Orthopaedic Injury Claims

Make an orthopaedic injury claim today

//Orthopaedic Injury Claims
Orthopaedic Injury Claims 2018-11-28T17:43:08+01:00

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Orthopaedic injuries are suffered every day and may be more common than you think. You may have suffered from or be suffering from an orthopaedic injury, but be unaware of what the term orthopaedic means and/or your injury may not have been identified to you as such.  

What is an orthopaedic injury?

Orthopaedics is a medical term used to describe injuries and conditions, which involve and/or affect the body’s musculoskeletal system.  Specifically, this system encompasses:

  • joints
  • ligaments
  • bones
  • tendons
  • nerves
  • muscles

A serious orthopaedic injury may certainly be life changing and/or life limiting if it leads to, say, the loss of a limb, a permanent paralysis or the inability to walk.

Accordingly, if the worst happens and you suffer injury/harm as a result of a surgical procedure  on your musculoskeletal system, and that injury/harm results from action that does not meet required medical standards, then you might be entitled to compensation.

How is it possible for orthopaedic injuries to happen?

Orthopaedic injuries happen during or after procedures involving the musculoskeletal system. Sometimes, the procedures arise from having surgery.  Such procedures are usually undertaken by orthopaedic surgeons, who despite their training, do sometimes fail to diagnose, manage or treat fractures in the right way, which then unfortunately results in avoidable and unnecessary suffering for the patient.

What are the most common causes of orthopaedic injuries occurring?

These are as follows, but please note the list is not exhaustive:

  • Ankle Surgery
  • Arm Surgery
  • Back Surgery
  • Foot Surgery
  • Hip Replacement
  • Knee Replacement/Surgery
  • Leg Surgery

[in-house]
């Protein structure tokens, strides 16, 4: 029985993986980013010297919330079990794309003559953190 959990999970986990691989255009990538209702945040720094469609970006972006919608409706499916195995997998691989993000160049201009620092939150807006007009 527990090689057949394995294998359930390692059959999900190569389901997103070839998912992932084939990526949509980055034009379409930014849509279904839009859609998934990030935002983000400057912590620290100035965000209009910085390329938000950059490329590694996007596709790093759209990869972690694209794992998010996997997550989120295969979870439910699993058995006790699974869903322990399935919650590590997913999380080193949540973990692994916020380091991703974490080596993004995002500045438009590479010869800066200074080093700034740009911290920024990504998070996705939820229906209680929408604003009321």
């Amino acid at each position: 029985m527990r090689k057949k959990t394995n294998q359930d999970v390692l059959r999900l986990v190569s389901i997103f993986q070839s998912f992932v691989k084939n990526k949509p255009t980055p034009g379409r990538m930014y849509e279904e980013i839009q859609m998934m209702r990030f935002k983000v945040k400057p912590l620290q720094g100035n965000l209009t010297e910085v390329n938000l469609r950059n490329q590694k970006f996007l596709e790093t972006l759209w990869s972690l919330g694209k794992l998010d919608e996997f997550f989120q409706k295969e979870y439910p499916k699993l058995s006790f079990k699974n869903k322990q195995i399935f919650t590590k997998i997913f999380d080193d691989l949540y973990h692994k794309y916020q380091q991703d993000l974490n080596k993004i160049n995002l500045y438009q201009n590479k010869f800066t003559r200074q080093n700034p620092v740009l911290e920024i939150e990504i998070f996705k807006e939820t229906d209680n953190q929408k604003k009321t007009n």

• Shoulder Surgery

What injury/harm may result if the procedure goes wrong?

Again, this list is not exhaustive, but the following may result:

  • broken bones or fractures being missed, which may result in permanent disability or ongoing mobility issues;
  • above and below knee amputations;
  • failed knee and hip replacement procedures, which includes failed hip replacement leading to further surgery and bone loss;
  • damage to internal organs;
  • spinal surgery; and
  • avoidable fractures being suffered to for example the spine, wrist, shoulder or elbow.

Summary of orthopaedic failures

These can categorised and/or summarised as follows:

1) Complications arising from treatment

These in themselves are not evidence of medical negligence, but are unintended consequences that can happen, even when a high standard of care has been exercised by the treating doctor.  Therefore, unless you are able to show that you have suffered harm/injury because the conduct of the medical professional fell below the standards required of them, then it might be difficult to establish that you have a valid claim for clinical negligence.

2) Missed fractures

Sometimes, fractures can be missed. This will be painful for the sufferer and may also detrimentally affect the healing process.   Why does this happen though when surely the fracture should be showing on your x-ray?  Whilst many orthopaedic specialists do assess and/or identify fractures correctly, you may find that yours has unfortunately missed one that another specialist would deem to be clear on an x-ray.  If fractures are not treated promptly then the bone-healing process may be disrupted, which may consequently result in on-going mobility issues.